Perhaps there is just an association of UFOs with crazy people. If the last 3 people who talked to you about UFOs were crazy (possibly as a side effect of their abductions?), you might start to react suspiciously without listening to the next person who says "UFO". It is true that some crazy people mention UFOs. Yet that doesn't mean every person who mentions UFOs is crazy; it just means that UFOs are an archetypal and profoundly impressive meme psychologically. Crazy people also mention God and Jesus, yet we do not treat every person who talks about God and Jesus as a lunatic. (It might be a better world if we did, though.)

The story did reach Japan on Larry King Live. I saw just enough to see that they were asking, "Do you believe in UFOs?," a question which literally means "Do you believe that there are objects which fly that are unidentified?," a question to which the only correct answer can be "Yes" as long as someone somewhere has not identified every object that flies.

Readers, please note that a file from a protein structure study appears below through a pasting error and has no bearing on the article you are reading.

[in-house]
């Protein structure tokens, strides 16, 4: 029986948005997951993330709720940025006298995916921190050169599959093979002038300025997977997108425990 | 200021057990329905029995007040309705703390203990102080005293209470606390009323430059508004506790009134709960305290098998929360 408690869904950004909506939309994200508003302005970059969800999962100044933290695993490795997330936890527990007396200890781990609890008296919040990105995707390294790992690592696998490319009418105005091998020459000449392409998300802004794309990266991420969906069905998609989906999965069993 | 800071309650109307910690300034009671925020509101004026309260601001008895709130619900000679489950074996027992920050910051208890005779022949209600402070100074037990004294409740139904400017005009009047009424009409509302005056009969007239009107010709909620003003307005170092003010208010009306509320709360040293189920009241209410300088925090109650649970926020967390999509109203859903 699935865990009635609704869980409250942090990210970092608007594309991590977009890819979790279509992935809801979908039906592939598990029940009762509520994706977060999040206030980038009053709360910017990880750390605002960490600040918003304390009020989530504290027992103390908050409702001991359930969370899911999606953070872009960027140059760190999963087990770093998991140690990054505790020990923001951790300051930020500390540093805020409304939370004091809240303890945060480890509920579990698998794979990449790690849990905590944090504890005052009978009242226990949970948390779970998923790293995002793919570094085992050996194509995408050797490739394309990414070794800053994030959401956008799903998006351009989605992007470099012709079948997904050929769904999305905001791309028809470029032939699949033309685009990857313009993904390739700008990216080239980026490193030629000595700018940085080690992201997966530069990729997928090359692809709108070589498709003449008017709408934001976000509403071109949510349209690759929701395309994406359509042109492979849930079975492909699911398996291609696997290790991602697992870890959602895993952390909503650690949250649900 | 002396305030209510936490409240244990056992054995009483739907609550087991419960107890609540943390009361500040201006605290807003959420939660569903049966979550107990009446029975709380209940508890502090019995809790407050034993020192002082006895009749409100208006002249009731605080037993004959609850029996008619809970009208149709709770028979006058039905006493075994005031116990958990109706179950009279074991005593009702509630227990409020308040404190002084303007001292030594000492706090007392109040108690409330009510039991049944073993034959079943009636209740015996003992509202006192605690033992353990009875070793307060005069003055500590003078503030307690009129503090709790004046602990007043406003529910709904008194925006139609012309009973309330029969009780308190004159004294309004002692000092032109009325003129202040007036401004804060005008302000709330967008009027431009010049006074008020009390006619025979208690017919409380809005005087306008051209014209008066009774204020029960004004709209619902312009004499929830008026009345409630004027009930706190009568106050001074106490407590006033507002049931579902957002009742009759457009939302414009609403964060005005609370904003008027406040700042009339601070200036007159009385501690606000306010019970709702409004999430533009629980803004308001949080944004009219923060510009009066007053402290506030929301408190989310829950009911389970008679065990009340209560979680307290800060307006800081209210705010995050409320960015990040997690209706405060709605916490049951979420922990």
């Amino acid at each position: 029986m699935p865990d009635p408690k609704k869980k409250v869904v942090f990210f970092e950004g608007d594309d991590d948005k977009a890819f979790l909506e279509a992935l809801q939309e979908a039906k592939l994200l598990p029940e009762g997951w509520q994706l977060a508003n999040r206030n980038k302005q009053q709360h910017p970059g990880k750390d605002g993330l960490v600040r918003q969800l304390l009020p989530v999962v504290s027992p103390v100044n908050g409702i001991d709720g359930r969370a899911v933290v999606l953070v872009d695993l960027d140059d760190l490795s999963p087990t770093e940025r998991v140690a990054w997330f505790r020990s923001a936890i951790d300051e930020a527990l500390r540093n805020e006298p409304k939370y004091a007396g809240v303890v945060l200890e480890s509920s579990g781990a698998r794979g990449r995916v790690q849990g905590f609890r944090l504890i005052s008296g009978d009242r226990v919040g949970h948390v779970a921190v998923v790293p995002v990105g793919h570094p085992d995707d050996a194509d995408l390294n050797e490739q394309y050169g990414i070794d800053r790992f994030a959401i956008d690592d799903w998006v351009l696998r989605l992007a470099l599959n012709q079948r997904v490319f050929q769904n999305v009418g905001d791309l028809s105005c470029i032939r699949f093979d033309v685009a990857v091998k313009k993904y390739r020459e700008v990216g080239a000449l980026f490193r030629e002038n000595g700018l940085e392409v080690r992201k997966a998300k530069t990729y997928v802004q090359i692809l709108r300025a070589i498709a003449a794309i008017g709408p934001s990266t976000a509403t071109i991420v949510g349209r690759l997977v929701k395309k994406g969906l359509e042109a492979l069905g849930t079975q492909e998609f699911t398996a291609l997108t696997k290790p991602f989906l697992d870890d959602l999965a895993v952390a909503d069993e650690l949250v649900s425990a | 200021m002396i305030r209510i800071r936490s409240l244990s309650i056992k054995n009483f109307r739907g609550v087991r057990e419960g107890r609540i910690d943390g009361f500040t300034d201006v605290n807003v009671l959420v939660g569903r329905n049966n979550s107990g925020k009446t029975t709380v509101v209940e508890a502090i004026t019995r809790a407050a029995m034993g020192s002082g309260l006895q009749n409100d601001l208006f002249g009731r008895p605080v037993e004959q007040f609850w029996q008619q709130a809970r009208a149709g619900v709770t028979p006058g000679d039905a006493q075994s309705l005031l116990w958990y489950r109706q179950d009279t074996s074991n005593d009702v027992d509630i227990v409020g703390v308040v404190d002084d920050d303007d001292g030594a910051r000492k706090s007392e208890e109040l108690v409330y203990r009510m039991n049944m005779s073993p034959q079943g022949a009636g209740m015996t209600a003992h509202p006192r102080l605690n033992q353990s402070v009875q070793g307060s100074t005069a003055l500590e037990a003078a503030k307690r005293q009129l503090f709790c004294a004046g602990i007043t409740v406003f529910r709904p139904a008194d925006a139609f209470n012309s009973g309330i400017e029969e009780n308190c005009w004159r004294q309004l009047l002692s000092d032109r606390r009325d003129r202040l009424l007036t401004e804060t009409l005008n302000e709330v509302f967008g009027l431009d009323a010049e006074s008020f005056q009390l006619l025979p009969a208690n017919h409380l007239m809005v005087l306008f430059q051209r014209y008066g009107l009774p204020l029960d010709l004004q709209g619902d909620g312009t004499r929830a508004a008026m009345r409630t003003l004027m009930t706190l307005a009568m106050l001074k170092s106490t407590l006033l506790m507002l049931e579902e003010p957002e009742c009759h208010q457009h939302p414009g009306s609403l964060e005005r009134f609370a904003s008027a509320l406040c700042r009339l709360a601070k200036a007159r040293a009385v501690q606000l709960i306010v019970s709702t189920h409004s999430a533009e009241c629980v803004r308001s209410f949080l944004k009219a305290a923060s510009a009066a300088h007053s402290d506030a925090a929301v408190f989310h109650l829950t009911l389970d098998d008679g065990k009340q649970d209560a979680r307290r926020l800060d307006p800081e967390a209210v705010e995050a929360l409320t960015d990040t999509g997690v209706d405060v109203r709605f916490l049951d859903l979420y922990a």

I wonder where the media found the ability to be so skeptical when they seemed to have no critical thinking faculties operating when the news is about unconstitutional military commissions, secret invisible doomsday weapons in Iraq, Persian Islamic A-bombs (which are somehow safer than Perv and AQ Khan's Pakistani Islamic A-bombs), and other modern american fairy tales.

The story in USAToday is reported more professionally but includes the opening line "Cue the Twilight Zone theme ... Dozens of people say they saw a UFO hovering over their rural community near Stephenville, Texas," placing the story falsely within the realm of fiction or televised entertainment, not news.